Numerous veterans of the Vietnam War through Operation Enduring Freedom are faced with the disillusionment created by their enormous sacrifices and the slow removal of the U.S. military from the campaign. In turn, veterans and their families often lament the loss of friends, daughters, sons, lovers, spouses, parents, extended family members, sanity, and body parts in countries which are over-run after an American drawdown. This raises the question, do U.S. leaders have prior knowledge that a war-torn country cannot sustain itself, and if so, why do they subject American troops to a drawdown which may take months or years? Often, veterans of these wars later watch television and witness the reoccupation of enemy fighters in places where they have fought and served. Subsequently, the author of this paper explored what other professions say on this matter. Although peer reviewed, the below articles were not taken from a social work or a psychology publication. Currently, there is not adequate information written on the ineffectiveness, waste, and futility of modern warfare and its impact on American servicemembers and their families.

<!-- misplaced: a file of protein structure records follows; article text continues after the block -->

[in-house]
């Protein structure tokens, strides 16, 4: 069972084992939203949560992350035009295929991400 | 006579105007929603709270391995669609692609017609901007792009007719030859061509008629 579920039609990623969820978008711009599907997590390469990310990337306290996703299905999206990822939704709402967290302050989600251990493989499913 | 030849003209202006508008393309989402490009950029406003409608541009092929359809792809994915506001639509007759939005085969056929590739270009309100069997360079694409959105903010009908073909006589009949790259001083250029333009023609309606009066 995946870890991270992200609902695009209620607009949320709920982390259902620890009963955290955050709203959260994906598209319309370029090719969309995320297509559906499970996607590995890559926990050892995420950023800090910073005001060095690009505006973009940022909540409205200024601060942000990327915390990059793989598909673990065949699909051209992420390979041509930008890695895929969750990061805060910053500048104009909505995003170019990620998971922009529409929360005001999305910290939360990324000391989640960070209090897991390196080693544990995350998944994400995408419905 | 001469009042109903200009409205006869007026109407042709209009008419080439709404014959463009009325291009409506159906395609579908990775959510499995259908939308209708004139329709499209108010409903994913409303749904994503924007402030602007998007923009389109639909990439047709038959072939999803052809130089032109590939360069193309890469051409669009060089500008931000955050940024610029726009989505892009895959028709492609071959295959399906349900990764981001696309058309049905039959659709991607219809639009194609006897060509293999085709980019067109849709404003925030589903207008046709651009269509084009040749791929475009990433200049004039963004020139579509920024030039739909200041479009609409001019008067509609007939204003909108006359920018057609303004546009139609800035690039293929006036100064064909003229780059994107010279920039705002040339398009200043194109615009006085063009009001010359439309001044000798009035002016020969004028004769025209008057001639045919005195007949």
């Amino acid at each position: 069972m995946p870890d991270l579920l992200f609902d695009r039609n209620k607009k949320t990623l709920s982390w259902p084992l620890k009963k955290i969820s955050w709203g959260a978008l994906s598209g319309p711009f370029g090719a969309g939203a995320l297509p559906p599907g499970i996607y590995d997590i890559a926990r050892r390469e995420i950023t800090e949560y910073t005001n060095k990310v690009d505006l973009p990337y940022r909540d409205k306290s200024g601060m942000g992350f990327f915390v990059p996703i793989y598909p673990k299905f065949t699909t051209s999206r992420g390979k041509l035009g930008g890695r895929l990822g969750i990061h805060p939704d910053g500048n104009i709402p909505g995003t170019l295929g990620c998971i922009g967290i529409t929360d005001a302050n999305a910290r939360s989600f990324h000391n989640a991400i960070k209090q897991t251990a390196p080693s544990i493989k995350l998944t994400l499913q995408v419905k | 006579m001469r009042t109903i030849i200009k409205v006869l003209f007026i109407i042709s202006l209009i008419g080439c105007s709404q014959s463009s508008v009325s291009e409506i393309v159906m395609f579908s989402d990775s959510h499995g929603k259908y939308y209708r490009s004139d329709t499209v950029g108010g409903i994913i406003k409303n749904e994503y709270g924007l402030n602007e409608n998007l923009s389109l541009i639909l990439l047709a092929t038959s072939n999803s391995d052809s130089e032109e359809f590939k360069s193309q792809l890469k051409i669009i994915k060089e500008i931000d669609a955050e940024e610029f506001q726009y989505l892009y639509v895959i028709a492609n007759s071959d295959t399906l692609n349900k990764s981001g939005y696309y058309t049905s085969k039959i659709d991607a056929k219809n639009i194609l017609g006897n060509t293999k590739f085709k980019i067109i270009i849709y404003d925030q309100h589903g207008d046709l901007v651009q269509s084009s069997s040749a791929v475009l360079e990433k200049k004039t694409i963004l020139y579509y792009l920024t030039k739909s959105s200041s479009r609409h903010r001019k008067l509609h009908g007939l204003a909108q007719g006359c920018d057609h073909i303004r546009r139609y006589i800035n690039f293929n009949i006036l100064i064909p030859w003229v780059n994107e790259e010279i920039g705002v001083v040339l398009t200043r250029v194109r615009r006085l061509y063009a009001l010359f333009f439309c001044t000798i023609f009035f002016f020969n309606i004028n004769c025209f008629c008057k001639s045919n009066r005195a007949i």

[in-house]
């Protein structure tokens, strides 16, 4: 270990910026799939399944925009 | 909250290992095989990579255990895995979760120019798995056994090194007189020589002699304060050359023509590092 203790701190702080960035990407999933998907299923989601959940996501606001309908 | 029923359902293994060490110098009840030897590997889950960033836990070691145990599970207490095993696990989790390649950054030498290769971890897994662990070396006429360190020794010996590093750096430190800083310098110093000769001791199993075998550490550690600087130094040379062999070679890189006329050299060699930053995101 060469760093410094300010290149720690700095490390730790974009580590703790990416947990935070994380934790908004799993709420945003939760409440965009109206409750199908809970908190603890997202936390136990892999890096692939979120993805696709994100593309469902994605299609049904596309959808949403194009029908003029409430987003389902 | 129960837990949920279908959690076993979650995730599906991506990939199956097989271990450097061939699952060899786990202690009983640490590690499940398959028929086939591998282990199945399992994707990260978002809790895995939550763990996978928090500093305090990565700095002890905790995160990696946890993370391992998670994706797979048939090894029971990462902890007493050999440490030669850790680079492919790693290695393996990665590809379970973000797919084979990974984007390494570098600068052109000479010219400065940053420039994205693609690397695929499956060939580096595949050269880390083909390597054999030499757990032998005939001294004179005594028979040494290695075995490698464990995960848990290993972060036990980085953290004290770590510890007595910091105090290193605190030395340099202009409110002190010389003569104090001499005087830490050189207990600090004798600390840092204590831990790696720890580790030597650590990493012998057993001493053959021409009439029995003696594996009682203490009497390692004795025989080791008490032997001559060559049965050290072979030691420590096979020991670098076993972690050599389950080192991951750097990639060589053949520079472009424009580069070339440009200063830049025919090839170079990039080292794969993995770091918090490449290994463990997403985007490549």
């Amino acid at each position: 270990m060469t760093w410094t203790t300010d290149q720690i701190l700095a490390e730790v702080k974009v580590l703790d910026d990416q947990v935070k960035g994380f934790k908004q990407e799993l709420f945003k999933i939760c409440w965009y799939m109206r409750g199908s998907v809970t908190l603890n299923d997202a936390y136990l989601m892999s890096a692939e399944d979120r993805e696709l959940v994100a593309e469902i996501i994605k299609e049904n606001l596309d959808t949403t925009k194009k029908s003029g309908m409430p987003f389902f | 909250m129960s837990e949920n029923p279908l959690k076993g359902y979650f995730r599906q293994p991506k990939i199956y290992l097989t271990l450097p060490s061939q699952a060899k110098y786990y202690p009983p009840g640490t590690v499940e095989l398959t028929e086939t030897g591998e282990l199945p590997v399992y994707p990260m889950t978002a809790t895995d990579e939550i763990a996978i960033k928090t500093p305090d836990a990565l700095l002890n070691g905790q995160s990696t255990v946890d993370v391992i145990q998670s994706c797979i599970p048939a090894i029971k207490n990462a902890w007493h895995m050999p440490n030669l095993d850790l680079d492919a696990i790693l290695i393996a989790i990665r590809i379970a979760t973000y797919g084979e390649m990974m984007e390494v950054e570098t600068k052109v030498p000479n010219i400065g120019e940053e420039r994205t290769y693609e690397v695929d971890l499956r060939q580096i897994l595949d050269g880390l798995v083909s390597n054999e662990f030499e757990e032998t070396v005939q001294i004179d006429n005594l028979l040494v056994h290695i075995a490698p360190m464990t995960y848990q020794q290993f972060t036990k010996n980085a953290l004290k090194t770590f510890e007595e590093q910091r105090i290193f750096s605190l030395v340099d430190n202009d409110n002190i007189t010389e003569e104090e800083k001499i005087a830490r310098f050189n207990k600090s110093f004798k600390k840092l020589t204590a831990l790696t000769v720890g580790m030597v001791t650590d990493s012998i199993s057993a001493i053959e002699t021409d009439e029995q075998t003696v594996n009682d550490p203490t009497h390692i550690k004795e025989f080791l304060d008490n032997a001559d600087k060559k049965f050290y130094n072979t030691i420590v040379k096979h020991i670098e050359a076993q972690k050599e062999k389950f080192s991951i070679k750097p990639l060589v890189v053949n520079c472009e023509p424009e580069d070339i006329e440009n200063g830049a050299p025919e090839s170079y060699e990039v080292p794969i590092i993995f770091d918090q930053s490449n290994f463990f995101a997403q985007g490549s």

Can an American Soldier Ever Die in Vain?
Samet (2014), a West Point professor, investigates “sterile pity” (p. 75), sentimentality, and the realities of war in the context of contemporary America. In an age where the NFL, beer commercials, the President, and country music stars croon about America’s heroes, something is…